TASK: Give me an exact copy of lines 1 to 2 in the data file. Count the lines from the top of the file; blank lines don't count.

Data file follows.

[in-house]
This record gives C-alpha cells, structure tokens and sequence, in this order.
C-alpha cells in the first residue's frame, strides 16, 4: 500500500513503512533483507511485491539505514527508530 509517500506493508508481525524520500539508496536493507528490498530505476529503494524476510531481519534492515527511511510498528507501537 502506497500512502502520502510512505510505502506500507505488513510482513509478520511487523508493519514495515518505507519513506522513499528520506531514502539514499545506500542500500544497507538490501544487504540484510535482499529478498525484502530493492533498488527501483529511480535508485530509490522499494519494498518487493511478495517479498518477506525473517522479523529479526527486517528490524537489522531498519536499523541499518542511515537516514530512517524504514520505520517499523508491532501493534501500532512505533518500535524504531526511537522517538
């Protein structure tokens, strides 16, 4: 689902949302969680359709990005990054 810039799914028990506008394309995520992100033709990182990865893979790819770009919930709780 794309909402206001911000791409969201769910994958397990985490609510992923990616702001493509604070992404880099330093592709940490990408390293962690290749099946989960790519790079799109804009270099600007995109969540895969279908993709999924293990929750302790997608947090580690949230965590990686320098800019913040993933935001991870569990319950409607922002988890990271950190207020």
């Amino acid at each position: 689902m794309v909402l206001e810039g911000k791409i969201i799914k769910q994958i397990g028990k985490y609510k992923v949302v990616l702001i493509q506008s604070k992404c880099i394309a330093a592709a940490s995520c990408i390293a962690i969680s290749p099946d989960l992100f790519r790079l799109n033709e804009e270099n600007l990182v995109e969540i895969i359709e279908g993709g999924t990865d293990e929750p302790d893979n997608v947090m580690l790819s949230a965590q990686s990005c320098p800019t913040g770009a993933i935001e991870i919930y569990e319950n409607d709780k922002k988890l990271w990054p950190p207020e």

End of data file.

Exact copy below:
[in-house]
This record gives C-alpha cells, structure tokens and sequence, in this order.